- Security TWENTY
- Women in Security
Jonathan Barrett, Managing Director, EMEA at the public information gathering software firm Dataminr, writes of communicating during a Christmas crisis.
For airlines, train and coach companies, the holiday season brings huge commercial opportunity, as well as an increased risk of disruption, anxious travellers and the potential of brand crisis. In fact, an estimated 51 million people traveled by plane during the festive season in 2017, and this year is set to be no different.
As millions of passengers begin to travel around the world to visit loved ones, transport companies must be cautious of their brand and operations to ensure that they mitigate risk quickly should the unexpected happen. With travel disruption throughout the festive period so common, it has never been more vital that businesses have the tools in place to identify and respond to issues, alleviate customer fears and minimise negative outcomes.
To do this effectively, airlines need real-time information so that they can identify and respond to issues with the right information at the right time and protect the customers and brand as a whole.
The Christmas period requires airline security teams to be on especially high alert for threats. For example, airports have experienced attacks on premises, as events in Paris, Belgium and Fort Lauderdale have demonstrated. When an attack occurs, corporate security teams need to know instantly and be able to reach out quickly to communicate with customers and employees alike. Publicly available sources — social media, blogs and the dark web, for instance – can surface indications long before traditional information streams do. During the Brussels Airport attack in 2016, public data sets contained information about the bombing 10 minutes before the first news reports were published.
These new data sets can also aid in preventing incidents because they can help corporate security teams identify threats posted online. This happened in August when, amid a diplomatic disagreement between Saudi Arabia and Canada, a pro-government Saudi Twitter handle posted an image of a plane flying towards the Toronto skyline. The image not only caused global outrage, as it recalled the 9/11 attacks on the United States, but also heightened security concerns for airlines operating in Toronto. Thanks to faster insights, airlines were able to initiate crisis prevention plans and communicate effectively with customers before any crisis amounted.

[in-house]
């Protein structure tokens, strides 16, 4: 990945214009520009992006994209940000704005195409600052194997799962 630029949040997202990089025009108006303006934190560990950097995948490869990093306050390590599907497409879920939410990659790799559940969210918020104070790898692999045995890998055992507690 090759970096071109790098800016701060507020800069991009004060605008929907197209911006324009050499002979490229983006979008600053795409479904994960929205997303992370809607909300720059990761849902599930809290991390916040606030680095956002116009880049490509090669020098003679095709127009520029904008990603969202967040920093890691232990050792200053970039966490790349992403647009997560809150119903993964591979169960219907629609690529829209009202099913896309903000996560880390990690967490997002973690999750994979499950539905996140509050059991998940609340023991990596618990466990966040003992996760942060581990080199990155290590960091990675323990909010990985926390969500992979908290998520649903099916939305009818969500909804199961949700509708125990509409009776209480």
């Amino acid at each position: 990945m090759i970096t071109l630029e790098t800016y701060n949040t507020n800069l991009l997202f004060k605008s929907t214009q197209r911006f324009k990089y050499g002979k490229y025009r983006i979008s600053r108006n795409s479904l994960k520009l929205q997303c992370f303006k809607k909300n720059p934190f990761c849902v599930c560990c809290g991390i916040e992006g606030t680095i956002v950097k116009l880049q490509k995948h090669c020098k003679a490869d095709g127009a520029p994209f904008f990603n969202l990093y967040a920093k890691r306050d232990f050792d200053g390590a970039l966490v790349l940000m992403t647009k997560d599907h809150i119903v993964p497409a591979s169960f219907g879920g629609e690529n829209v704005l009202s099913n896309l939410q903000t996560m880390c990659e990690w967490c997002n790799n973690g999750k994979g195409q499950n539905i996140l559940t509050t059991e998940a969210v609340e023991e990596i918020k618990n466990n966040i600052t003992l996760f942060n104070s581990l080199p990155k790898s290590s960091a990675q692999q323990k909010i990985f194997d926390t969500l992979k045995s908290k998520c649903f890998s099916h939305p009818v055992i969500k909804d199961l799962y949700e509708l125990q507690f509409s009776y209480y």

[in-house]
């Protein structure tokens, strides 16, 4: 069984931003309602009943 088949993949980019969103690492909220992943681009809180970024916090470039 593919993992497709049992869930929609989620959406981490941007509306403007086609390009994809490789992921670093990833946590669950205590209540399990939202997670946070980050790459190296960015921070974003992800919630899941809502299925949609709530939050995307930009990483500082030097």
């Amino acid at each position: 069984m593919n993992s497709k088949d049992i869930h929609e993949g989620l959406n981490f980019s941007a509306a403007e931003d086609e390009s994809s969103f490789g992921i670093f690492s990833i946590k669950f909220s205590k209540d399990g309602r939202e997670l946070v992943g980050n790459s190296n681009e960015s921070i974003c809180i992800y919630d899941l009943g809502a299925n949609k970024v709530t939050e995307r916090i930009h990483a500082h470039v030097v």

Beyond identifying threats and attacks, publicly available information can help corporate security teams gain visibility into real-time incidents happening on their planes. For example, last year, a woman travelling for the Christmas period was sexually harassed by a male passenger. She notified airline personnel, and when they landed, the man was arrested. However, in a series of Tweets, the woman detailed what crew members could do in the future to prevent this sort of incident. Corporate security teams with access to this first-person account in real time could have acted on this event with greater insight and improve passenger safety.
Passengers at Gatwick airport suffered a major transport failure earlier this year when a damaged fibre optic cable triggered an IT outage, causing every departure board to black out for over 12 hours. As a result, passengers turned to social media to vent their frustrations. Despite the airport using whiteboards to display flight information, chaos ensued with customers unable to view departure gates and, in some cases, missing flights. In such high-pressure situations, brands are faced with a near impossible task of communicating with their customers about scenarios that are often outside of their control. While social media and alternative data sets can seem like an adversary for corporate comms teams, Gatwick airport and businesses within the terminal could have used social channels to better communicate with its customers. In doing so, they would have been able alleviate concerns and provide the right information to the right people.
In contrast to this, proactive communication can preempt customer dissatisfaction, as was the case this past November at San Francisco International Airport. With catastrophic wildfires raging over 200 miles away, the air quality and lack of visibility led to flights being delayed or cancelled in San Francisco. Pre-empting this crisis, the airport sent out a tweet to warn passengers of the disruption. Informing passengers earlier mitigated some of the inevitable complaints and travel chaos. Travellers may not intuitively think that a raging fire far from the airport would have an impact on their plans, which is why proactive communication was able to reduce potential passenger grievances and maintain the relationship and a necessary level of trust between the airport and their customers.
To pre-empt, plan and prevent a christmas travel crisis, the common lesson that airlines must be aware of in all of these examples is information sharing. When customers are kept in the loop, they are more likely to react positively. The same is true for the airports and airlines themselves. Given access to real-time information, they too are kept in the loop and can respond to threats, reduce safety concerns and keep their customers apprised of any incidents that may affect their itineraries. Alerts from publicly available data help the airline industry stay informed in real time and make sharper decisions for customers and businesses. By utilising these tools, airlines and businesses can ensure that they reduce and minimise travel chaos, maintain their relationships with their customers and support brand reputation – all leading to a happier festive period.